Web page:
We conclude, therefor, that to comply with the express terms of subsection (2) of clause 3, in this case Philadelphia would have had to be listed as the Point of Departure on the new tickets on exchange.
The refinements over time in airline trip insurance leading to the present policy can be traced by reference to court decisions. See, Thomas v. Continental Casualty Company, 225 F.2d 798 (10th Cir. 1955); Fidelity and Casualty Co. of New York v. Smith, 189 F.2d 315 (10th Cir. 1951); Rosen v. Fidelity and Casualty Co. of New York, 162 F. Supp. 211 (E.D. Pa. 1958).
The ticketing requirements set out above have resulted in judgments for the insurers in recent cases, involving materially similar air line trip insurance, when the insureds died on airline flights, not part of their originally ticketed trip, and where no exchange of tickets took place. Mack v. Commercial Insurance Company of Newark, New Jersey, Case No. 3834 (Court of Appeals, Fifth District, Stark County, Ohio; filed May 1, 1973), cert. den. No. 73-541 (Supreme Court of the State of Ohio; Sept. 14, 1973); Roberts v. Fidelity and Casualty Company of New York, 452 F.2d 981 (9th Cir. 1971); First Nat. Bank of Chicago v. Fidelity and Cas. Co. of N.Y., 428 F.2d 499 (7th Cir. 1970), cert. den. 401 U.S. 912, 91 S. Ct. 878, 27 L. Ed. 2d 811 (1971). Indeed, both the Mack and Roberts cases involved Los Angeles Airways on flights between Los Angeles International Airport and Anaheim/Disneyland.
None of these cases, however, have been faced with the issue presented in this case as presented above.
There are no precise Pennsylvania precedents so we, as if a court of the state, must make a determination of what the Pennsylvania Supreme Court would probably rule in a similar case. In order to make this determination, we turn to principle, precedent, and the contemporary jurisprudential philosophy of the Pennsylvania Court. In Re Royal Electrotype Corporation, 485 F.2d 394, 396 (3d Cir. 1973).
Although there are no precise Pennsylvania precedents, we believe that a judge of this court has already correctly predicted what the Pennsylvania Supreme Court would do in this case. Rosen v. Fidelity and Casualty Co. of New York, supra.
In Rosen, the late Judge Kirkpatrick held that the exchange provisions of a policy would not avoid liability on a policy. Rosen referred to the decision in Fidelity and Casualty Co. of New York v. Smith, supra, where the failure to exchange, in a situation where the court found it impracticable to do so, did not avoid liability. The court in Smith reached that result by construing the policy so that exchange was not an absolute condition. Judge Kirkpatrick faced with a policy, such as here, where the exchange provisions are obviously absolute conditions also held that the plaintiff could recover where compliance with the exchange provisions was impossible.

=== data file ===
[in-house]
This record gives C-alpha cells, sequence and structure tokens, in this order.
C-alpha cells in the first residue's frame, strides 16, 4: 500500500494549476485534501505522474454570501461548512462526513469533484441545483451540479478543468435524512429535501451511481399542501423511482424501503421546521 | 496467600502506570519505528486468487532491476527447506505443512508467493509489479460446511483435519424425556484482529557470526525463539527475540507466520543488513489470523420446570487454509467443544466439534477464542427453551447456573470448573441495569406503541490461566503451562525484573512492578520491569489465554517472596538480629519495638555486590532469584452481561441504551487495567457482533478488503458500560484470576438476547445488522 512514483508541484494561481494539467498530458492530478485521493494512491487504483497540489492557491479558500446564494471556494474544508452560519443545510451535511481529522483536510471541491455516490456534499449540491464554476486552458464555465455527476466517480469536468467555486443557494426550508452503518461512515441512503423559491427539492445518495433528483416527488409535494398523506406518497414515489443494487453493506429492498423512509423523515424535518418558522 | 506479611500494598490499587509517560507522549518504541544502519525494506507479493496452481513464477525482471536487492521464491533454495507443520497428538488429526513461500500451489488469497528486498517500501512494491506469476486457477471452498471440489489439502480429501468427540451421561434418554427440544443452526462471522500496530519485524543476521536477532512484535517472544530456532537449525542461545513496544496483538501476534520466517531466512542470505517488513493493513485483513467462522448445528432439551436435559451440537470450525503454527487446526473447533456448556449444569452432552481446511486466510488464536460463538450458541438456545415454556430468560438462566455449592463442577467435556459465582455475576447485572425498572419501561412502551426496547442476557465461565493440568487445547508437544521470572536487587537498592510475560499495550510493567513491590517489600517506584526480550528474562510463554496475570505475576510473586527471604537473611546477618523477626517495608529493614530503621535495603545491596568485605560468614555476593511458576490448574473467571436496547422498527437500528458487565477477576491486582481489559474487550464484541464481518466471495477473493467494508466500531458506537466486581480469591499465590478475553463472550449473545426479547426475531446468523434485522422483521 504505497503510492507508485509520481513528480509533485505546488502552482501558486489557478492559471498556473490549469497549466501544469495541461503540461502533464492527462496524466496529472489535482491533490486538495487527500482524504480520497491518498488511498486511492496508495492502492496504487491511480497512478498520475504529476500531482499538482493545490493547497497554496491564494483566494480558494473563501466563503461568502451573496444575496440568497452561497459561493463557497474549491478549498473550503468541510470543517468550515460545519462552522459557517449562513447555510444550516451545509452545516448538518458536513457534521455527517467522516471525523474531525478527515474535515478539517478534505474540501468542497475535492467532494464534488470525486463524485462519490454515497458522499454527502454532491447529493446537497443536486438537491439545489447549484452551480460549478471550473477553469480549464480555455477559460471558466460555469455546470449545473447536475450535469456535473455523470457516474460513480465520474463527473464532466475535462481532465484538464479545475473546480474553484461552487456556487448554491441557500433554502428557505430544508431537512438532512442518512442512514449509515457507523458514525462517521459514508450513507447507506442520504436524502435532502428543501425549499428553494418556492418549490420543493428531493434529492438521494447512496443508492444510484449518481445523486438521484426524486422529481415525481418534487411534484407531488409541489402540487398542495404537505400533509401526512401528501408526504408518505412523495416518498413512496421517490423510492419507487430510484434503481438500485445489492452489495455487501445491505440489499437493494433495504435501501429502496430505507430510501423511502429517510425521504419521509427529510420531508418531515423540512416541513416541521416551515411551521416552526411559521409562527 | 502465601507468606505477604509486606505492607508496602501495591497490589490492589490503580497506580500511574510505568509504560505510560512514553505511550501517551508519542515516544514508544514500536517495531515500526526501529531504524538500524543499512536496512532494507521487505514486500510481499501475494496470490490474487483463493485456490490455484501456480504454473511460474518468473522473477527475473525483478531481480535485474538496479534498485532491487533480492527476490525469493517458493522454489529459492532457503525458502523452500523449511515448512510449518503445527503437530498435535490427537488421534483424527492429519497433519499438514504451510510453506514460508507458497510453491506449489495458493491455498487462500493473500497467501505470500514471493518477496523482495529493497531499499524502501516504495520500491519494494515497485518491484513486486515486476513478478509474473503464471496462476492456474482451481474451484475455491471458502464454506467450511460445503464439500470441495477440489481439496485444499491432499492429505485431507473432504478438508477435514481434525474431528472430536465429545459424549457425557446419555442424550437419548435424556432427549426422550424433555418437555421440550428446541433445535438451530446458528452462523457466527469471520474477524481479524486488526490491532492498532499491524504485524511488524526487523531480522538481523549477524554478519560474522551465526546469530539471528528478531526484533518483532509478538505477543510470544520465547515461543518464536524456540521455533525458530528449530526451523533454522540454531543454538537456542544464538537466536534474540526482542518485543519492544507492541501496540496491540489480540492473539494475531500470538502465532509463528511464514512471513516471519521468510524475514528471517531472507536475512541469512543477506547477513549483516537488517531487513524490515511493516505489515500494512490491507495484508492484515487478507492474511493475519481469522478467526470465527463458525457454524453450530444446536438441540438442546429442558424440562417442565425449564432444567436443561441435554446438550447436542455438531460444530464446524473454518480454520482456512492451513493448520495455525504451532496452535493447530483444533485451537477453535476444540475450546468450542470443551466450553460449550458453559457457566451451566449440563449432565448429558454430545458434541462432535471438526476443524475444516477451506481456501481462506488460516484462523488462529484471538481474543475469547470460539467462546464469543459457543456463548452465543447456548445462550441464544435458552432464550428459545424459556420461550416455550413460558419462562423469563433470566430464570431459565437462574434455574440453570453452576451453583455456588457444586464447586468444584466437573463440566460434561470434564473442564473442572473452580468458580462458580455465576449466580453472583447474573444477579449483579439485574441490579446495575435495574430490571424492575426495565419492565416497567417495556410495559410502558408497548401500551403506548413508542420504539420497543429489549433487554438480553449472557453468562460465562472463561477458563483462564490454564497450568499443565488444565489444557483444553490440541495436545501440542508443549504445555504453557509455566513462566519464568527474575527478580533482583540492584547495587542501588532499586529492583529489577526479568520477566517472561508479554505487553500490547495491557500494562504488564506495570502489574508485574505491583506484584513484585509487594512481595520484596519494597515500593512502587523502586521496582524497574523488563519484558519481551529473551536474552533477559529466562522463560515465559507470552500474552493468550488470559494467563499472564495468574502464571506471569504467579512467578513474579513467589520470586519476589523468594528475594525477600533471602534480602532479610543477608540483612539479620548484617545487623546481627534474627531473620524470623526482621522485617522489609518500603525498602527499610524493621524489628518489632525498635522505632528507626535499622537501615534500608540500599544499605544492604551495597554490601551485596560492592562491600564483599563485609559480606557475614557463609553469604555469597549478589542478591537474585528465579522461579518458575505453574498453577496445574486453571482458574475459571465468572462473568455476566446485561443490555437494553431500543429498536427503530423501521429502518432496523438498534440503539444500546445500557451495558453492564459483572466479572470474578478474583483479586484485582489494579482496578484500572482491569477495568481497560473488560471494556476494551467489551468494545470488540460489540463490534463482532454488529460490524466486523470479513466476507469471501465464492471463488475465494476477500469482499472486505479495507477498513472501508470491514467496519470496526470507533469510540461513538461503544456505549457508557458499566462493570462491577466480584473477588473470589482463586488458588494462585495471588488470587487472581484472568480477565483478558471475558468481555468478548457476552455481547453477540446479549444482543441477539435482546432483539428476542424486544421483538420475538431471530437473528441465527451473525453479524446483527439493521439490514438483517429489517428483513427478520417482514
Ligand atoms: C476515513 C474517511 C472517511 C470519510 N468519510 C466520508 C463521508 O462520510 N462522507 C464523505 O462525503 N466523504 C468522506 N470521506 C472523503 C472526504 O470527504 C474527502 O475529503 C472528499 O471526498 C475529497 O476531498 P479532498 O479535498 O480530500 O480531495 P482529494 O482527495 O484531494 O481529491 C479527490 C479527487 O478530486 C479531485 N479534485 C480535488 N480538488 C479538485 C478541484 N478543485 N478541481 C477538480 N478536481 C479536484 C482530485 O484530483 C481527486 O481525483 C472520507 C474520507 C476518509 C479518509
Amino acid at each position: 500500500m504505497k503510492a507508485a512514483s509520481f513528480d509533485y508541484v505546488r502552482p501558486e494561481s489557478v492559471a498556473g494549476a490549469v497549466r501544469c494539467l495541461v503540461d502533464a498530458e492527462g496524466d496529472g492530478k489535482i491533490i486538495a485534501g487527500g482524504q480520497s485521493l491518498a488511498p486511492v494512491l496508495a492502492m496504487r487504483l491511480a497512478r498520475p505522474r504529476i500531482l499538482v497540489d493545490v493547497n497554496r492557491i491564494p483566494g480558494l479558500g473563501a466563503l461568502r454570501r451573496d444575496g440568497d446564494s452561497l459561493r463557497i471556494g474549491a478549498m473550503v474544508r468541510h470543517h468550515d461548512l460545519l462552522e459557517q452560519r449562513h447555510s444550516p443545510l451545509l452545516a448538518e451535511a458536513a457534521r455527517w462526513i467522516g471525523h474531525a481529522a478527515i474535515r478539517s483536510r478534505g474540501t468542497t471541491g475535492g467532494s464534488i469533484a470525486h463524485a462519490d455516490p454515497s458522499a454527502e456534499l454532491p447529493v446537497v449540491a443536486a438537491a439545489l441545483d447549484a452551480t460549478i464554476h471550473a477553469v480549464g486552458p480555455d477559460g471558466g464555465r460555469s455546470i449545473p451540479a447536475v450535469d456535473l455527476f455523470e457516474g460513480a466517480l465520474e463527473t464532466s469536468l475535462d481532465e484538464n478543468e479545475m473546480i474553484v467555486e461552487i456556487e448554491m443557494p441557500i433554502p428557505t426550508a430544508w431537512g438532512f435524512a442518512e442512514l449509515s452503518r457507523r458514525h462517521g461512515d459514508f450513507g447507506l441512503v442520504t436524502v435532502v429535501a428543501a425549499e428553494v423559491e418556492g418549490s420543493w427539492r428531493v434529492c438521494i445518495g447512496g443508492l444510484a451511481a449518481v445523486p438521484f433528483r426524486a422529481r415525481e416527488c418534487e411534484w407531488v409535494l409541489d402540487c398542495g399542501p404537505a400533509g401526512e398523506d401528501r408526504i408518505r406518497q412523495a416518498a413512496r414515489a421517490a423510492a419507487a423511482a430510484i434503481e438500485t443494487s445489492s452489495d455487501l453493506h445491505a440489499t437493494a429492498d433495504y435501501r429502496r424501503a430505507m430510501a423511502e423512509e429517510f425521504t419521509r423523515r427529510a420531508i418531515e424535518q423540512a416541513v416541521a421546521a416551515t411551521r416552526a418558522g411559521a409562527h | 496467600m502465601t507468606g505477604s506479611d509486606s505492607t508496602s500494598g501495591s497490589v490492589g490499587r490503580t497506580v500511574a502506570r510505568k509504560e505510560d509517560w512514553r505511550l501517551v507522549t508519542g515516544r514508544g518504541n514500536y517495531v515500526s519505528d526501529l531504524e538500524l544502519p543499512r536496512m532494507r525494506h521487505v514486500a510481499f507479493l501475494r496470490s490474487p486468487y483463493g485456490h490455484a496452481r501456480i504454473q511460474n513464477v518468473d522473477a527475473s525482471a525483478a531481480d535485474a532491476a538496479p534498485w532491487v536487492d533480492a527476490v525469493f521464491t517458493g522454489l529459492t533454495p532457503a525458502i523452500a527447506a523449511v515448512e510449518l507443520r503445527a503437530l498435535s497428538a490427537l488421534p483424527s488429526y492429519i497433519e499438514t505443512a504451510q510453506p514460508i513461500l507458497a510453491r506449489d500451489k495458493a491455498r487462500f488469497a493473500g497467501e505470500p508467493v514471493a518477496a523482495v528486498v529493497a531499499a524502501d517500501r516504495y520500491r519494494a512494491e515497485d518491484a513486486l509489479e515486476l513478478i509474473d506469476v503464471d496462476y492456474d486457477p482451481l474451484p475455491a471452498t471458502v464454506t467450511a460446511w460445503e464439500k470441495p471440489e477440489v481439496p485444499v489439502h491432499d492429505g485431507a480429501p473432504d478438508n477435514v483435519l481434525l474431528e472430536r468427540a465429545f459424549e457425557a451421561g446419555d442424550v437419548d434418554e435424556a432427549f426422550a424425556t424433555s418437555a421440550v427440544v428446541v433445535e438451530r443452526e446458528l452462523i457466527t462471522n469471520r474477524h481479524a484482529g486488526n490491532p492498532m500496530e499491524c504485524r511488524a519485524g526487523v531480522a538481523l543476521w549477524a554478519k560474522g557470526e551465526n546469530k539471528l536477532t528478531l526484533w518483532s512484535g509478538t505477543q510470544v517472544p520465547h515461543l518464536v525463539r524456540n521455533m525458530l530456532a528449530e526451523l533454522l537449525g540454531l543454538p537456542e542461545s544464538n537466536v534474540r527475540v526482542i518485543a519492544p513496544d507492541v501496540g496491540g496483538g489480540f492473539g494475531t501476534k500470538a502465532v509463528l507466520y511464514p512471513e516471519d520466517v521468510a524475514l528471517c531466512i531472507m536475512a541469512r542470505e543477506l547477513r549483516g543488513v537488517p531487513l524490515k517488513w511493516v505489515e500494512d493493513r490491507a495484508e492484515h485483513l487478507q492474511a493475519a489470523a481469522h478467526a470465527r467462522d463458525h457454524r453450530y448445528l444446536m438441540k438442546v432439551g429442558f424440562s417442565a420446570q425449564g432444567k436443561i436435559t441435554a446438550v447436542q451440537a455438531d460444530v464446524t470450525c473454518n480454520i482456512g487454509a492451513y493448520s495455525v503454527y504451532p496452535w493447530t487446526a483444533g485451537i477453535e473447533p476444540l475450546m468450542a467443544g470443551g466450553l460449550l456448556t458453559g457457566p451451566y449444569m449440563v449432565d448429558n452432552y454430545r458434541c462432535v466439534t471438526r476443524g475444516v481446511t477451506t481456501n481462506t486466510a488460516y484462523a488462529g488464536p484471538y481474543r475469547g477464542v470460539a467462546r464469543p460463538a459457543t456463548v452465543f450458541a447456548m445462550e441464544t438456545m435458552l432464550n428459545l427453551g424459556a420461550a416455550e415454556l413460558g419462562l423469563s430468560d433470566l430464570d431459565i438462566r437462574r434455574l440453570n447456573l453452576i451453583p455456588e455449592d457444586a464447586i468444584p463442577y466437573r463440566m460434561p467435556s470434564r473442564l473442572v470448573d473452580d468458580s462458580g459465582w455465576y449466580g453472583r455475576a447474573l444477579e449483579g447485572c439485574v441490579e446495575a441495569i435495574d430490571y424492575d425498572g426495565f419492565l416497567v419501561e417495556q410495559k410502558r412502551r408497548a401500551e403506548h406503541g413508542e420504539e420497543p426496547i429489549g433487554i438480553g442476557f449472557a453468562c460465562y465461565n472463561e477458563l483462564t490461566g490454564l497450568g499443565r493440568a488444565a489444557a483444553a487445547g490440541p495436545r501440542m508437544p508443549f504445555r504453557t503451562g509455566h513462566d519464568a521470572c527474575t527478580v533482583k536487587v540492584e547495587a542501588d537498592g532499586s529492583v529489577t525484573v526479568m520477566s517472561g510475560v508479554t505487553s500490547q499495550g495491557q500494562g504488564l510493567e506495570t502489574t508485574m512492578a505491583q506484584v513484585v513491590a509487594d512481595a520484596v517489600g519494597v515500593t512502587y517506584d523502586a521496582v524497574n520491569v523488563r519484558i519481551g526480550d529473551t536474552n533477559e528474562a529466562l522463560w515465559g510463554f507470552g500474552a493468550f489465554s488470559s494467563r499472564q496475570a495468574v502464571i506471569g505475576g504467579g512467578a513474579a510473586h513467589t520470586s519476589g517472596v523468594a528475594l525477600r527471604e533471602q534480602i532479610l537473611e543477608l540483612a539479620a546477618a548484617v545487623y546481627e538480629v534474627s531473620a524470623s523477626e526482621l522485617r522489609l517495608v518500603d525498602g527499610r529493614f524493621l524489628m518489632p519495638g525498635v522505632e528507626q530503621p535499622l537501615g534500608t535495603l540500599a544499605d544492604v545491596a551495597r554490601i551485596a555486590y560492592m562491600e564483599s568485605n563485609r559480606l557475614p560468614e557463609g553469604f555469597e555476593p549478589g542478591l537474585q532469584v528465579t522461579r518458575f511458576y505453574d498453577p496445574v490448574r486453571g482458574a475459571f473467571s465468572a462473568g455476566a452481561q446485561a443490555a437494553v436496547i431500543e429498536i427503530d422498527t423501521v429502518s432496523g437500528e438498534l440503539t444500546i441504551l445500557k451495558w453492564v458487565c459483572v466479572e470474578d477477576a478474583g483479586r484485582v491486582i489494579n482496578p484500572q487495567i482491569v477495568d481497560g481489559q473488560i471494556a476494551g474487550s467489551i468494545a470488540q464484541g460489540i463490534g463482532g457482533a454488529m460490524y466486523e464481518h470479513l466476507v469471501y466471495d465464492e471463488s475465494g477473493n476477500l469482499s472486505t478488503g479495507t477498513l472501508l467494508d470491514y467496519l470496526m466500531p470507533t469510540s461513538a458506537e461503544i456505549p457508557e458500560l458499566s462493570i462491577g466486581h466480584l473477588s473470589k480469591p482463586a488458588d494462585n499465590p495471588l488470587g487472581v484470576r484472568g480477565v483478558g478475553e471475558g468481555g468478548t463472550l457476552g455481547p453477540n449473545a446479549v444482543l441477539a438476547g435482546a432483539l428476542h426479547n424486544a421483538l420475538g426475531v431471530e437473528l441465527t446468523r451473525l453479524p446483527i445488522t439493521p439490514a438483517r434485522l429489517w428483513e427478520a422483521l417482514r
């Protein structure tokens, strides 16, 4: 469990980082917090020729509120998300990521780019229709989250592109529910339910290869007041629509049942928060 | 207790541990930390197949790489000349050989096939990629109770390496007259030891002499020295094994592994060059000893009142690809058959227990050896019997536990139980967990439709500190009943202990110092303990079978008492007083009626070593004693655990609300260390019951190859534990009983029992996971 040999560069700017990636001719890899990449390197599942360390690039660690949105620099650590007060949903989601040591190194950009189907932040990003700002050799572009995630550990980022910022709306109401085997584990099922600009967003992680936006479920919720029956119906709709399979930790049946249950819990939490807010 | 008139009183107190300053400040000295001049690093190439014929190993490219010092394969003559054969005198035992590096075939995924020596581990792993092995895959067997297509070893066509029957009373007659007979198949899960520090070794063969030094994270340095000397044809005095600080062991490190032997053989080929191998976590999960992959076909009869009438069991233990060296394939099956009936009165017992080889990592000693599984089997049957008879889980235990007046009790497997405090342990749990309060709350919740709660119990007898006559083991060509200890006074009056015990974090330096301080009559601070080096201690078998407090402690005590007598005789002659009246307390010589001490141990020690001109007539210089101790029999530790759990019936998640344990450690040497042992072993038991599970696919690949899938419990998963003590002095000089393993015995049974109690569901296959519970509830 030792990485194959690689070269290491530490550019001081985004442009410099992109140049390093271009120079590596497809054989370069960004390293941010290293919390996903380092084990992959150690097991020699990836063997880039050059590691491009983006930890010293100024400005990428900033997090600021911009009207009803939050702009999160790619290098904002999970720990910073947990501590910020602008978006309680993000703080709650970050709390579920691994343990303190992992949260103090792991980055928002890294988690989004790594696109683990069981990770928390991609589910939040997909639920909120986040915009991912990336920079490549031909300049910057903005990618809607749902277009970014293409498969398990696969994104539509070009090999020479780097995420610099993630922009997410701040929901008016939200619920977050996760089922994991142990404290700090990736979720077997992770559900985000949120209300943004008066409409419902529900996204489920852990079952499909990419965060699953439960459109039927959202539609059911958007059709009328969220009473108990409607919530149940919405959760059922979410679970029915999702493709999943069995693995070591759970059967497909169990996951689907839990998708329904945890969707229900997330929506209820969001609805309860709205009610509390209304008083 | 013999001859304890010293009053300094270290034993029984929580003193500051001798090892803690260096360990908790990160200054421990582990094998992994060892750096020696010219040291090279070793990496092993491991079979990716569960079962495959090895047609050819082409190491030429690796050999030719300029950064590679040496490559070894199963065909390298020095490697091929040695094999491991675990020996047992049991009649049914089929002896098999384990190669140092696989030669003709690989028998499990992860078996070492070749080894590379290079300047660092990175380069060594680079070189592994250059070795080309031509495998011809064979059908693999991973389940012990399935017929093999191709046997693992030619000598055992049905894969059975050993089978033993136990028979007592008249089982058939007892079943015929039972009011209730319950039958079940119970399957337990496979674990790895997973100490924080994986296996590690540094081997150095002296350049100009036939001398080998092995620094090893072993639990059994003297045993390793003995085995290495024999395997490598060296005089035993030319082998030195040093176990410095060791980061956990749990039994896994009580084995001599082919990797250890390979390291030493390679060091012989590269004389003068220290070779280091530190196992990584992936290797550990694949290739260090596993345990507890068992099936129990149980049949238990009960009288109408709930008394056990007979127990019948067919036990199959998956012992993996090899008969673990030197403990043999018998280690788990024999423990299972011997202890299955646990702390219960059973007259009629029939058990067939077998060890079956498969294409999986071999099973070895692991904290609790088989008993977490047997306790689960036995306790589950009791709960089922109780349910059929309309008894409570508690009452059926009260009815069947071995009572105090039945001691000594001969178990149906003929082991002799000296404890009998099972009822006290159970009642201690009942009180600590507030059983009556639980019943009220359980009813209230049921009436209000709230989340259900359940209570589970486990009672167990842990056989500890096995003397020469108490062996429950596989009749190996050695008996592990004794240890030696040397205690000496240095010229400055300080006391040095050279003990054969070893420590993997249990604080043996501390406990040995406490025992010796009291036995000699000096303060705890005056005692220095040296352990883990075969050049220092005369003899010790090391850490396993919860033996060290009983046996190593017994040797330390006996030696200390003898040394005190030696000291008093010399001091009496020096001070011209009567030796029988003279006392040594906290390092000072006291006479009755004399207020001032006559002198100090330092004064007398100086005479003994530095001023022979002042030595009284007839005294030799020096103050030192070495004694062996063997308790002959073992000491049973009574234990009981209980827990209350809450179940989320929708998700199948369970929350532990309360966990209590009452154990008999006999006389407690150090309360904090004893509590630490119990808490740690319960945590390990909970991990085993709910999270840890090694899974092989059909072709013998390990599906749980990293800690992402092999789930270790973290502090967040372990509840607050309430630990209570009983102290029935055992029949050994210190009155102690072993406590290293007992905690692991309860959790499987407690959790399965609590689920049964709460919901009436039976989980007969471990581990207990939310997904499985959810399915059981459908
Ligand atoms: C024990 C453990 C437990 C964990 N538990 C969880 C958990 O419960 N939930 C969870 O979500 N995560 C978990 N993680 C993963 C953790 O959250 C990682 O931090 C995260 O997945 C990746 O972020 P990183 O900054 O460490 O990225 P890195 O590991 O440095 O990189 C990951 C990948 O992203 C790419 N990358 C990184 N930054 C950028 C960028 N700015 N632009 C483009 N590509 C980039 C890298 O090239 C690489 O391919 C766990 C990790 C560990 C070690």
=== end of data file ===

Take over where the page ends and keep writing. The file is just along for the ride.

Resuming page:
We agree with the result reached by Judge Kirkpatrick.
We have found that it would have been impossible for the insureds to exchange their tickets as required by the literal terms of clause 3. The plaintiff has presented direct evidence with respect to Los Angeles Airways' and United Air Lines' ticket exchange procedures and those of associated airlines. We find this evidence adequate to support a finding of impossibility.
Generally, we believe that the rule of insurance law that conditions which are impossible of performance are ineffectual and void, Strauther v. General American Life Insurance Co., 141 S.W. 2d 128, 130 (1940); 7 Couch, Insurance 2d § 36.49 (1961), is adequate to dispose of this case. It appears that the defendants do not seriously contest this proposition but rather rest their case on their most recent interpretation of the policy. However, since, as we interpret the policy, compliance with subsection (2) of clause 3 was impossible, we shall analyze this case as we believe the Pennsylvania Supreme Court would.
The general approach is that an insurance policy will not be rewritten but will be given a reasonable interpretation in light of the subject matter and situation of the parties when the contract was made. Tennant v. Hartford Steam Boiler Inspection & Ins. Co., 351 Pa. 102, 107-108, 40 A.2d 385, 387 (1944); Janney v. Scranton Life Ins. Co., 315 Pa. 200, 203, 173 A. 819, 820 (1934). This approach is sufficiently flexible that conditions manifestly contrary to public policy, such as those requiring the insured to do an impossible act, will be disregarded and the policy applied to effectuate the dominant permissible intent of the parties. The approach of the Pennsylvania Supreme Court to such a condition was articulated long ago.
"In considering this question we must take a reasonable view of the contract. It was evidently one of indemnity. It was for this the plaintiff contracted, and we would not do the company the injustice even to suggest that it had not the same end in view . . . ."
. . . "It will thus be seen that where the reason of a condition does not apply this court has refused to apply it . . . . We are not to suppose that conditions involving forfeitures are introduced into policies by insurance companies, which are purely arbitrary and without reason, merely as a trap to the assured or as a means of escape for the company in case of loss. When therefore a general condition has no application to a particular policy; where the reason which alone gives it force is out of the case, the condition itself drops out with it." . . .